SoutheastHEALTH Partners with Southeast Missouri Food Bank to Establish Hospital-Based Food Pantry
SoutheastHEALTH recently announced a partnership with Southeast Missouri Food Bank to open a food pantry at Southeast Hospital in Cape Girardeau. Patients Pantry, Heroes of Hope program, will provide two weeks of food to patients who have identified food insecurity.
The project was made possible by a grant from the Healthcare Services Group Charitable Foundation. The grant provided $25,000 in funding for the pantry.
“We know that food insecurity is a real issue in southeast Missouri, and it affects the health of our patients,” said Shauna Hoffman, vice president of marketing and business development for SoutheastHEALTH. “When a person doesn’t have access to enough nutritious foods, they’re not going to be able to regain their strength, make progress with their healing and keep their diabetes under control. The vision for this collaborative partnership is a result of the work Southeast’s Transition of Care team has accomplished, led by team manager Tonya Meyer and Director of Case Management Dan Ryder in collaboration with Southeast Missouri Food Bank.”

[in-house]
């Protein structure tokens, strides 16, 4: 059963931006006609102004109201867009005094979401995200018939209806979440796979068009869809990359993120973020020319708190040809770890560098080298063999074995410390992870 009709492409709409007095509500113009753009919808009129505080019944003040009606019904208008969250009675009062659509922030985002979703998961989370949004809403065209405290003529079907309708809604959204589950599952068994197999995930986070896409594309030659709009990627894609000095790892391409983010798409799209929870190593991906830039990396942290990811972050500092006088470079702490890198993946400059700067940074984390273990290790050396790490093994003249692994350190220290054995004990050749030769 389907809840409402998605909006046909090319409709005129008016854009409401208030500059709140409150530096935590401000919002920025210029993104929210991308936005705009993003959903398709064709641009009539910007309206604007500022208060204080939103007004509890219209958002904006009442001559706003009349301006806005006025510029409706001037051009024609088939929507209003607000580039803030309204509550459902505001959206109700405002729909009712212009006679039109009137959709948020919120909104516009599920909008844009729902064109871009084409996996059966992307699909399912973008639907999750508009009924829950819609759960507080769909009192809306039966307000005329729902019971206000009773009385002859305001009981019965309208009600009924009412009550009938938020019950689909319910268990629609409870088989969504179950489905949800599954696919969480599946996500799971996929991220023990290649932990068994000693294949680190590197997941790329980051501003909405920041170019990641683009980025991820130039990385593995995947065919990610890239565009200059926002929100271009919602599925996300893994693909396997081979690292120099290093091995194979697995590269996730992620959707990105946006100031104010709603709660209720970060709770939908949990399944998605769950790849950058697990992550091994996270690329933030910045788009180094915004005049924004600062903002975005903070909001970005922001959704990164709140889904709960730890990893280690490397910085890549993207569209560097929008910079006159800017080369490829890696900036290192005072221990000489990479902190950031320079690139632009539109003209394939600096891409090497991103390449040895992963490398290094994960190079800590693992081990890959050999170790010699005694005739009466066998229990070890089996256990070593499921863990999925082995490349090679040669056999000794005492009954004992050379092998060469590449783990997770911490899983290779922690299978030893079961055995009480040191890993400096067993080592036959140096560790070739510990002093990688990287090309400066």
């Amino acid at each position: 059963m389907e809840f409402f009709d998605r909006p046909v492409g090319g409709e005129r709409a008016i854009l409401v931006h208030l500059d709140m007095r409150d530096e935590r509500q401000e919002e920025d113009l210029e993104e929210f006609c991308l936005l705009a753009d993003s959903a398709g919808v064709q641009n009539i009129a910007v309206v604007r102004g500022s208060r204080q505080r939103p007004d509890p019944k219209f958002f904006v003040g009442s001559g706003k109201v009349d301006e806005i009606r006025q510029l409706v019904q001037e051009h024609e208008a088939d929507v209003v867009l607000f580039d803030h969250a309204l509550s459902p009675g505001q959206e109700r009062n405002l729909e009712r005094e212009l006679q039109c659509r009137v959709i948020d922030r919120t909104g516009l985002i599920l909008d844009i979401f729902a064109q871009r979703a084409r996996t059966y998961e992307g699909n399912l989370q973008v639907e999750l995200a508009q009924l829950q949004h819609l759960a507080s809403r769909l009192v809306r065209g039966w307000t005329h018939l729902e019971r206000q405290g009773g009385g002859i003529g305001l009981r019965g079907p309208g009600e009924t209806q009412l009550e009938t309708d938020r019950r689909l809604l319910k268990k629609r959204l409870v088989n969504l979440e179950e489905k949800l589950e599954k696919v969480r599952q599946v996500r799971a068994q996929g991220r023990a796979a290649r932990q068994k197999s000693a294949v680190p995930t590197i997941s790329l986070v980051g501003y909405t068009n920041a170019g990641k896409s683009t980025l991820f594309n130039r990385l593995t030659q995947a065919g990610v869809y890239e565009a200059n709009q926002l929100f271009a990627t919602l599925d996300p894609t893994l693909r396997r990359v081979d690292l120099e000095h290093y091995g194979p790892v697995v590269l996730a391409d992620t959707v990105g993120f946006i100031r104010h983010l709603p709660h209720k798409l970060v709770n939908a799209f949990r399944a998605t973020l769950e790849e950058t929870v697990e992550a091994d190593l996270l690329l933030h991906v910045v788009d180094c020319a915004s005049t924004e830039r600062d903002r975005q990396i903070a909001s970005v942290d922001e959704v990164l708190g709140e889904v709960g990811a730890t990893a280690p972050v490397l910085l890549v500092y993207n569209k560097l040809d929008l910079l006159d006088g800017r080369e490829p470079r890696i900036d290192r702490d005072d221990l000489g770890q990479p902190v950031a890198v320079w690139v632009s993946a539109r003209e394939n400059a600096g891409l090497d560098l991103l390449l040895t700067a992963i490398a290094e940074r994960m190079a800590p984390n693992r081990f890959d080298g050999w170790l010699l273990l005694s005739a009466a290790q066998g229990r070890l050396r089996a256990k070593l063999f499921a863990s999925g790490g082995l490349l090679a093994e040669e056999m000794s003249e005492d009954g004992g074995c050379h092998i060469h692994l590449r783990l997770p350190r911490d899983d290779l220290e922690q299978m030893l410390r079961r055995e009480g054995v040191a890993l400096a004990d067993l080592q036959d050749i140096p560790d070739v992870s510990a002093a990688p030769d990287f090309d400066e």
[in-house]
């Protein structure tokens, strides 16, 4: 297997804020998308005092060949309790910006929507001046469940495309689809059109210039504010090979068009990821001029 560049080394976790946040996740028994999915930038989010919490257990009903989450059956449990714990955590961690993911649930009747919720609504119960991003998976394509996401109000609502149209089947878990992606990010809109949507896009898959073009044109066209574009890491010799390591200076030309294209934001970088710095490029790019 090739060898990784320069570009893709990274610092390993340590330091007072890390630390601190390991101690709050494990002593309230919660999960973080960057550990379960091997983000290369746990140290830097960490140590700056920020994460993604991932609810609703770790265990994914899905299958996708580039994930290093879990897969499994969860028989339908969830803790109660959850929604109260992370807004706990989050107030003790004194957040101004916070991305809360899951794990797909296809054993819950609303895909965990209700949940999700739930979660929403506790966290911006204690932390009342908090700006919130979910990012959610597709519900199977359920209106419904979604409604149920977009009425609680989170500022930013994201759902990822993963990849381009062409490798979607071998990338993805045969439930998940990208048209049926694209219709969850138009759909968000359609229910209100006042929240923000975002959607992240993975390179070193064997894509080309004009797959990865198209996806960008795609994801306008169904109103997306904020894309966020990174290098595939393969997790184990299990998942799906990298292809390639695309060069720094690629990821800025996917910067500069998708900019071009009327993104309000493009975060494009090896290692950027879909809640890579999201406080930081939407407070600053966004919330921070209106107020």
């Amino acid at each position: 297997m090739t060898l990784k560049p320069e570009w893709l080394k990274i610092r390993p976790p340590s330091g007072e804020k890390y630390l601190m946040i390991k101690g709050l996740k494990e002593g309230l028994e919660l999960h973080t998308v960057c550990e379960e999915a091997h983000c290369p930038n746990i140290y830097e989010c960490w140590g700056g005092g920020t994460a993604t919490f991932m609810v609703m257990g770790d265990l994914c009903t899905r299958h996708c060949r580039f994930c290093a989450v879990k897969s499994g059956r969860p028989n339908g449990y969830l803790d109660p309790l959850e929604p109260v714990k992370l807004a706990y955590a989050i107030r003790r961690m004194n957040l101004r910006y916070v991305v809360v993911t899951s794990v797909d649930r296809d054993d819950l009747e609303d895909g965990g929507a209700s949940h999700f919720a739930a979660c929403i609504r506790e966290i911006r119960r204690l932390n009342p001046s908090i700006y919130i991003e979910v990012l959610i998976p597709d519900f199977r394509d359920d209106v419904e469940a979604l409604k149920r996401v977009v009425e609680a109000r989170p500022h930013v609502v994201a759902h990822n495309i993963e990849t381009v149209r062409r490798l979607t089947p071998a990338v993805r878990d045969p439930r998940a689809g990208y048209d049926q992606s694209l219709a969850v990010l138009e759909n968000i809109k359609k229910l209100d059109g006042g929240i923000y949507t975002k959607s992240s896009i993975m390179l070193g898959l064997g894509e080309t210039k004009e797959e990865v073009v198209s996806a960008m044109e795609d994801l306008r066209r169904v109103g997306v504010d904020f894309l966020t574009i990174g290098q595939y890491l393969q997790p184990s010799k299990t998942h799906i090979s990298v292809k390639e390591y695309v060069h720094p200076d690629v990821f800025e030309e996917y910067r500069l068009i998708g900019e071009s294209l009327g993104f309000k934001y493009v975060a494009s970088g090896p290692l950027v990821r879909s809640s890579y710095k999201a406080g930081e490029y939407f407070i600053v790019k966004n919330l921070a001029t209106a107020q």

Under the program, SoutheastHEALTH will screen patients to determine food insecurity issues. Those who are identified will receive a box of food to take home with them upon discharge. More importantly, individuals will be connected to other food assistance services the food bank provides, such as access to food pantries, enrollment for a monthly senior food box or help applying for Supplemental Nutrition Assistance Program (SNAP) benefits.
“We already know that people who are food-insecure are more likely to have chronic diseases and therefore have more frequent visits to their doctor or the hospital,” said Joey Keys, chief executive officer of the food bank. “We’re so glad to see SoutheastHEALTH take this innovative step in providing hospital patients with food and getting them connected to the services they need. We hope to establish more partnerships like this in the future.”
A recent study by the Bread for the World Institute found that hunger and food insecurity cost the U.S. economy more than $160 billion in poor health outcomes, an amount higher than all state and federal spending on higher education. Food-insecure adults have annual health expenditures of more than $1,800 per person. Chronic illness morbidity and mortality, low-birth-weight infants, and more frequent neonatal births, hospitalizations, and lengths of stay are also associated with poor nutrition.